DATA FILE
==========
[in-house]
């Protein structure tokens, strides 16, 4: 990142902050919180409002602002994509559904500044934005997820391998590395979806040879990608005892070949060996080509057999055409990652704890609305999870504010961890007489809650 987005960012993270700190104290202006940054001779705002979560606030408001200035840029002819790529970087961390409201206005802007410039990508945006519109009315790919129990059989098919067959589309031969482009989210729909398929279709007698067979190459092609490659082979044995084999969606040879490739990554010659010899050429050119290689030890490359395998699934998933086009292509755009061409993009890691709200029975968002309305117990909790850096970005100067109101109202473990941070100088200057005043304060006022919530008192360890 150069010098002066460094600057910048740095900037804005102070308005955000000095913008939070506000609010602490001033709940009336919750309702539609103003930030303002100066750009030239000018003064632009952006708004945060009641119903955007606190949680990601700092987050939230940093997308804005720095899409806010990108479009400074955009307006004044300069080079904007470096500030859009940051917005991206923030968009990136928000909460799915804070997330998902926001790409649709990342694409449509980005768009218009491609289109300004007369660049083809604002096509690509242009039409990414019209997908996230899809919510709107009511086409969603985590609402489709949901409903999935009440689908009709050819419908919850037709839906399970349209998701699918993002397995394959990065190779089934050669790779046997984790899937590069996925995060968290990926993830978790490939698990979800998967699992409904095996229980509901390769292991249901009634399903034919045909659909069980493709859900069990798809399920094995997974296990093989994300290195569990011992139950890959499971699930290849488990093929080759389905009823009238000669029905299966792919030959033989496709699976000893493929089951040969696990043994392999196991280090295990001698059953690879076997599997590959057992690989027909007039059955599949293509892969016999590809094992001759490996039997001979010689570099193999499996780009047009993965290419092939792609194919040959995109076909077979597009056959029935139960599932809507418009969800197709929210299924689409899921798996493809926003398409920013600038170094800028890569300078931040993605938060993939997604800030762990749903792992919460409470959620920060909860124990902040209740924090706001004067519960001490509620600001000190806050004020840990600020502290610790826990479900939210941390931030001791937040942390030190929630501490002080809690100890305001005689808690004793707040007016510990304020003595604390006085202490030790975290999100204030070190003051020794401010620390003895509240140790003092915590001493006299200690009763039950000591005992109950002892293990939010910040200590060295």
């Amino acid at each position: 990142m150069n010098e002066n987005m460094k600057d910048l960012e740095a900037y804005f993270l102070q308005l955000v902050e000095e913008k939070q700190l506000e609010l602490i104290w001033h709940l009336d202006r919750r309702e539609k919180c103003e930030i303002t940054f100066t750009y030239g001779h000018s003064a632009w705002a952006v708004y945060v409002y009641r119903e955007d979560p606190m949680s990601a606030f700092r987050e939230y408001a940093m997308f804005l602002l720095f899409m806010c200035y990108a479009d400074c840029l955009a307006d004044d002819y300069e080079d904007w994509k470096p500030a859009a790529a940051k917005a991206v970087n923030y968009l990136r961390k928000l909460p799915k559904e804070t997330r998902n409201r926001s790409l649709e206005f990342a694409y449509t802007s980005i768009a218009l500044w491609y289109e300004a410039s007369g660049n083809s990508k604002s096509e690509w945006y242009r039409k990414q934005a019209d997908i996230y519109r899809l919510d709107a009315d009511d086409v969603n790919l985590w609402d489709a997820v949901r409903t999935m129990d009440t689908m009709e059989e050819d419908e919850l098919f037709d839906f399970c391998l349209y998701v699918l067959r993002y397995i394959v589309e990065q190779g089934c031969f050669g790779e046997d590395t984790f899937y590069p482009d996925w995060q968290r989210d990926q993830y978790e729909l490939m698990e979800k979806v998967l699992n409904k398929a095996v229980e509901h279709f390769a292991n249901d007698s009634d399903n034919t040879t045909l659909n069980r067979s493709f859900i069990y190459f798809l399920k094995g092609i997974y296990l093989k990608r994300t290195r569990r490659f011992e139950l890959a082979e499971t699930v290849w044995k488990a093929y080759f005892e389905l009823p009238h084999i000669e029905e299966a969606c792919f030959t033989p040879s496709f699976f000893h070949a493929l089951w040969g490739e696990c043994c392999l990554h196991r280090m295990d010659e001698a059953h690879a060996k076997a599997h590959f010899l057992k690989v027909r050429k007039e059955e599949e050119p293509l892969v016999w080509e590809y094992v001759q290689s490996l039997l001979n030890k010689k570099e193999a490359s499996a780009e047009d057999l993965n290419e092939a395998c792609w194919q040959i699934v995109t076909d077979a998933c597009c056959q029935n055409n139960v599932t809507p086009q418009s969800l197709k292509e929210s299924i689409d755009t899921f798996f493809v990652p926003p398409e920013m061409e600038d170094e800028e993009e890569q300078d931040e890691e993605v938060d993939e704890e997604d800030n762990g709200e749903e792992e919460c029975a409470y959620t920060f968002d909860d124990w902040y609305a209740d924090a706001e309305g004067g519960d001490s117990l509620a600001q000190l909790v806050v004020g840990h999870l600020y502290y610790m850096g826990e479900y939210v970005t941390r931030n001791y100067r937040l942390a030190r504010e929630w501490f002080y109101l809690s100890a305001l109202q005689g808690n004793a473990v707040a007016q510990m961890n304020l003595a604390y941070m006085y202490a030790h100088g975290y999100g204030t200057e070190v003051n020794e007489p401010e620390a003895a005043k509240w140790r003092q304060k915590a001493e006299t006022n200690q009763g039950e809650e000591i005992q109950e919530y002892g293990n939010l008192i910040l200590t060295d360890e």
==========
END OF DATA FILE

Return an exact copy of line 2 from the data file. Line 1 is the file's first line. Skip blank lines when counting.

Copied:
């Protein structure tokens, strides 16, 4: 990142902050919180409002602002994509559904500044934005997820391998590395979806040879990608005892070949060996080509057999055409990652704890609305999870504010961890007489809650 987005960012993270700190104290202006940054001779705002979560606030408001200035840029002819790529970087961390409201206005802007410039990508945006519109009315790919129990059989098919067959589309031969482009989210729909398929279709007698067979190459092609490659082979044995084999969606040879490739990554010659010899050429050119290689030890490359395998699934998933086009292509755009061409993009890691709200029975968002309305117990909790850096970005100067109101109202473990941070100088200057005043304060006022919530008192360890 150069010098002066460094600057910048740095900037804005102070308005955000000095913008939070506000609010602490001033709940009336919750309702539609103003930030303002100066750009030239000018003064632009952006708004945060009641119903955007606190949680990601700092987050939230940093997308804005720095899409806010990108479009400074955009307006004044300069080079904007470096500030859009940051917005991206923030968009990136928000909460799915804070997330998902926001790409649709990342694409449509980005768009218009491609289109300004007369660049083809604002096509690509242009039409990414019209997908996230899809919510709107009511086409969603985590609402489709949901409903999935009440689908009709050819419908919850037709839906399970349209998701699918993002397995394959990065190779089934050669790779046997984790899937590069996925995060968290990926993830978790490939698990979800998967699992409904095996229980509901390769292991249901009634399903034919045909659909069980493709859900069990798809399920094995997974296990093989994300290195569990011992139950890959499971699930290849488990093929080759389905009823009238000669029905299966792919030959033989496709699976000893493929089951040969696990043994392999196991280090295990001698059953690879076997599997590959057992690989027909007039059955599949293509892969016999590809094992001759490996039997001979010689570099193999499996780009047009993965290419092939792609194919040959995109076909077979597009056959029935139960599932809507418009969800197709929210299924689409899921798996493809926003398409920013600038170094800028890569300078931040993605938060993939997604800030762990749903792992919460409470959620920060909860124990902040209740924090706001004067519960001490509620600001000190806050004020840990600020502290610790826990479900939210941390931030001791937040942390030190929630501490002080809690100890305001005689808690004793707040007016510990304020003595604390006085202490030790975290999100204030070190003051020794401010620390003895509240140790003092915590001493006299200690009763039950000591005992109950002892293990939010910040200590060295």